8. http://72strokes.com/2011/05/is-tiger-hostile-to-the-media-or-vice-versa/ Is Tiger hostile to the media or vice versa? by Derek on May 24, 2011 You may have heard that Tiger held a press conference today for his upcoming AT&T National golf tournament. It was Tiger's first appearance since his WD from the Players Championship after 9 holes and naturally, people were interested to hear if he was planning on playing at Congressional next month (shocker alert: He is). However the press conference took an interesting turn before it even started when Tiger posted the tweet above to his Twitter account. And then right before the start of the press conference, Tiger posted this: Honestly, I thought it was pretty funny. It seems like the kind of thing that you'd joke about posting with your buddies if you were in Tiger's position. Yes, it put the reporters in a bind, but everybody knew the questions about this leg were going to be asked, and of course reporters didn't disappoint. Tiger later tweeted that he would be making the $1m donation anyways, which he was no doubt planning to do all along. It probably wasn't the most well thought out Twitter post (not that Twitter has a reputation otherwise), but to hear some in the media talk about it, you'd think he just killed a kitten and blamed it on the Dalai Lama. Some reporters complains that Tiger doesn't give straightforward answers, he's too private, he doesn't like them etc. Let's not pretend it's all roses coming from the media either. Here are a few quotes from Geoff Shackelford's write up of the incident: And Shackelford rants about Tiger's hostility towards the media? That's a two way street buddy. Honestly, I used to be a big Tiger fan. I'm not anymore, so don't make me out to be some kind of Tiger apologist. It's just that I don't get where this anger towards Tiger comes from. I can understand it from fans who feel betrayed by his actions. But I don't understand it coming from some in the media, who in theory are supposed to be unbiased. Tiger doesn't owe the media anything, so I don't understand why people get so upset that he knows how to play the interview game just as well as any politician. At the end of the day, it's a job – it's not personal.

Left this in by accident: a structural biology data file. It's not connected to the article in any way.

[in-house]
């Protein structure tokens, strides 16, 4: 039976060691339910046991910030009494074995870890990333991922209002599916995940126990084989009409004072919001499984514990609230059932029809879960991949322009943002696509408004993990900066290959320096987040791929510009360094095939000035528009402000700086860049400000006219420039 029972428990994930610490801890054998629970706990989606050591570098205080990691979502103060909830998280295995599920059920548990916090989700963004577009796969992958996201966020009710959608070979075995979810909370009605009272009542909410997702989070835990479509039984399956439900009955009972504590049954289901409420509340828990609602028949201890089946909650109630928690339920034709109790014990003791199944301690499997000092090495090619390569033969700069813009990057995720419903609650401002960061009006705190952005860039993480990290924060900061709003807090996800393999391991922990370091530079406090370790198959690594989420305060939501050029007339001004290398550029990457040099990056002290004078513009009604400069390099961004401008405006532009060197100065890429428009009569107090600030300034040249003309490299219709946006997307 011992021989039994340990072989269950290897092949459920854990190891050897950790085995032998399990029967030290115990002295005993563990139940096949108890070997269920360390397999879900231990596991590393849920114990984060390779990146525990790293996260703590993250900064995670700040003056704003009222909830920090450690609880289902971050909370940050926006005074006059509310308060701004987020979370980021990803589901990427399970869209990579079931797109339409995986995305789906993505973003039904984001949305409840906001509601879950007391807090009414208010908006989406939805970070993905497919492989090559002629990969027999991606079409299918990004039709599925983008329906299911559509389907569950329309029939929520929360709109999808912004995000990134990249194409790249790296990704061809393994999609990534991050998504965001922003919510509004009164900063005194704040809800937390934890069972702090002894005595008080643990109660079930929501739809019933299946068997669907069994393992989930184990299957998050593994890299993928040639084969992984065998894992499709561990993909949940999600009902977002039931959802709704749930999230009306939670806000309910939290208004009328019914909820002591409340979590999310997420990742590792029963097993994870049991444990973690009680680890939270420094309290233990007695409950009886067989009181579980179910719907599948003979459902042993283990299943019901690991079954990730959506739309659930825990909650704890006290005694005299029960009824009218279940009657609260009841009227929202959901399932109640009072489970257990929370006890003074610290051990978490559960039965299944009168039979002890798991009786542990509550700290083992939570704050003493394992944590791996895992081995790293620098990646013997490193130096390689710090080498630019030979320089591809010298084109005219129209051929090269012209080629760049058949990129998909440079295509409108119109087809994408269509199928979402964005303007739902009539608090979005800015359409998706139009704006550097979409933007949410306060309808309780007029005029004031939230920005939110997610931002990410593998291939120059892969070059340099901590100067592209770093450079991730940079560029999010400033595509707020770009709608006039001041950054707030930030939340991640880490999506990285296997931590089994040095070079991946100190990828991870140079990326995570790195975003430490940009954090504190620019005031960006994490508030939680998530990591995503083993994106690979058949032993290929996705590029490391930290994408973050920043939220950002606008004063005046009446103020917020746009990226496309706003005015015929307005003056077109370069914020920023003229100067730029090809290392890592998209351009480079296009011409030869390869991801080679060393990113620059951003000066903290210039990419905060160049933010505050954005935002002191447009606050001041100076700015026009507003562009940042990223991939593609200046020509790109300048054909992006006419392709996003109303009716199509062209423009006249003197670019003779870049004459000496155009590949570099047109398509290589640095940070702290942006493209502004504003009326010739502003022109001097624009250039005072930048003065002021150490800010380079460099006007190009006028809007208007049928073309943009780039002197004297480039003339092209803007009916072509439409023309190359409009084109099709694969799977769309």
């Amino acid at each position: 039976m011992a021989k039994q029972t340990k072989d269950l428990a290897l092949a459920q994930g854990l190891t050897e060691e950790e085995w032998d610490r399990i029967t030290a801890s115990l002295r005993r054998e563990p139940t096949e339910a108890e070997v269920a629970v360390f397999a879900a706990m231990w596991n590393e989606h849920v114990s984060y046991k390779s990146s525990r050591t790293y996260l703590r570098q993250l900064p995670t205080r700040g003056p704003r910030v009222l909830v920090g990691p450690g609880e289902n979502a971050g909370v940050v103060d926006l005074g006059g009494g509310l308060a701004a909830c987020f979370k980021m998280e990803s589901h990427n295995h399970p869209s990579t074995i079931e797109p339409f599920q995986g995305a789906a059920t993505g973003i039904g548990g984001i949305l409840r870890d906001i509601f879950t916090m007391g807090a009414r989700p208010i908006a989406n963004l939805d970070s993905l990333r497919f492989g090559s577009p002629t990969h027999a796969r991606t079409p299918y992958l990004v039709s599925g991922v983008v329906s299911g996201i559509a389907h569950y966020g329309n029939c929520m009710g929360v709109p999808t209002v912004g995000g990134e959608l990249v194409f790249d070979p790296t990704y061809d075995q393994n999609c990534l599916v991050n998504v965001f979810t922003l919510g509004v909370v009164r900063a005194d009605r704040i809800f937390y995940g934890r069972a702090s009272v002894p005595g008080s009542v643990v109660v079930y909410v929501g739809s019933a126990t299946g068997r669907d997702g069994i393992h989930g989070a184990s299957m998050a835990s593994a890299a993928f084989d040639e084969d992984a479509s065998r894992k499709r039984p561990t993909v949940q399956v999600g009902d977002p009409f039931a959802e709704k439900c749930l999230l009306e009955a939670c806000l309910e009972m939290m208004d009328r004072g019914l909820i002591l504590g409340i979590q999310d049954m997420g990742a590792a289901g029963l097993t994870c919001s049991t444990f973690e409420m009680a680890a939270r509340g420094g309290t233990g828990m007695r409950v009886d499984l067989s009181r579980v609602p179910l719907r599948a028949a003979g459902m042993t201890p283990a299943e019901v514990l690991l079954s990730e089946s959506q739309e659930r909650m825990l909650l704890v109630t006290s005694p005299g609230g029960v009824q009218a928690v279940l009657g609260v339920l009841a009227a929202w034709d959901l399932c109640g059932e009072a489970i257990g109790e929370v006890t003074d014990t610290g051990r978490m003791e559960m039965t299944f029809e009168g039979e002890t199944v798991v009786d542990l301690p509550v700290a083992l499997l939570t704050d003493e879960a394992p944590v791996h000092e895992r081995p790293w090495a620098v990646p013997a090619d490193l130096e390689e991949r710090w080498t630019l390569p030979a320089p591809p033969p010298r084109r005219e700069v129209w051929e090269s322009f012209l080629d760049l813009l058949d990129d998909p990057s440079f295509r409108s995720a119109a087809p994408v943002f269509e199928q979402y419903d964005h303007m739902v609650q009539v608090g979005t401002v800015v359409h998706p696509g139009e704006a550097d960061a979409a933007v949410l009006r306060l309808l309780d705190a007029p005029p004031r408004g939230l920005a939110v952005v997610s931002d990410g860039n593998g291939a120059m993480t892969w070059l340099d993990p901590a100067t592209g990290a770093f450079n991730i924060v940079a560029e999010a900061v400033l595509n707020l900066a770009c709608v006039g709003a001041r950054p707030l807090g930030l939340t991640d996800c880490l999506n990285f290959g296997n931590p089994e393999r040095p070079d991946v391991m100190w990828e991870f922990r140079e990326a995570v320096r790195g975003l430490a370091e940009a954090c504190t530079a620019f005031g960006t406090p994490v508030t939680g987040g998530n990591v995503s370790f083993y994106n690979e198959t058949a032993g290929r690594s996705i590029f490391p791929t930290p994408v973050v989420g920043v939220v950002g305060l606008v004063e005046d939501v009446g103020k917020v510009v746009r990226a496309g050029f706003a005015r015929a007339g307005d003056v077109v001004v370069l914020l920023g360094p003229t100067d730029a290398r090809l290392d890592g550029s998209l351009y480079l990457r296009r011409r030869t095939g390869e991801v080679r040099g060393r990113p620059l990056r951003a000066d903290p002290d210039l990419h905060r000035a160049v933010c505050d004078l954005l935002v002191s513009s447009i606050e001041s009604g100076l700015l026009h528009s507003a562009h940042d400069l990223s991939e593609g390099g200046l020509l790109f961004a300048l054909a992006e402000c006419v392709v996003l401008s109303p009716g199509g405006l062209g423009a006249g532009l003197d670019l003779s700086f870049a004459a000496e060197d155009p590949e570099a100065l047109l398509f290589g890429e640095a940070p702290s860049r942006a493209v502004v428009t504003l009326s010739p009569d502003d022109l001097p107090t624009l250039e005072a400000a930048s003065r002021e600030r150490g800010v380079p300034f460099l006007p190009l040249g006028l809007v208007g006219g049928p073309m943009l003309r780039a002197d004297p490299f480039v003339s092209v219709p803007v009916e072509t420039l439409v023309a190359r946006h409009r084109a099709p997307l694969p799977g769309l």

9. http://72strokes.com/2011/05/tiger-wds-from-the-players-championship/ Tiger WD's from the Players Championship by Derek on May 12, 2011 After shooting a 42 on the front nine, Tiger Woods withdrew from the Players Championship this morning, citing pain in his left leg. “The knee acted up and then the Achilles followed after that, and then the calf started cramping up,” said Woods, who triple-bogeyed the par-4 fourth hole and made three bogeys and no birdies. “Everything started getting tight, so it's just a whole chain reaction. He's had 4 surgeries on his left knee and did not start at Quail Hollow last week due to lingering pain in his knee from the Masters. This withdrawal certainly raises the question of whether or not Tiger will be 100% at next month's US Open. And even if he is physically healthy, will he have had enough playing reps to be competitive? Golf.com
  10. Allegedly the issue was slow play. O'Hair is a slow player. Supposedly Sabbatini asked O'Hair if he thought slow play was a problem. O'Hair said that he though Sabbatini was the problem and that being paired with him was the equivalent of a 2 shot penalty to his playing partners. Apparently Sabbatini didn't react well to that. If it's true, it sounds like Sabbatini was frustrated with the slow pace of play and O'Hair was frustrated with his game as of late and things just got out of hand.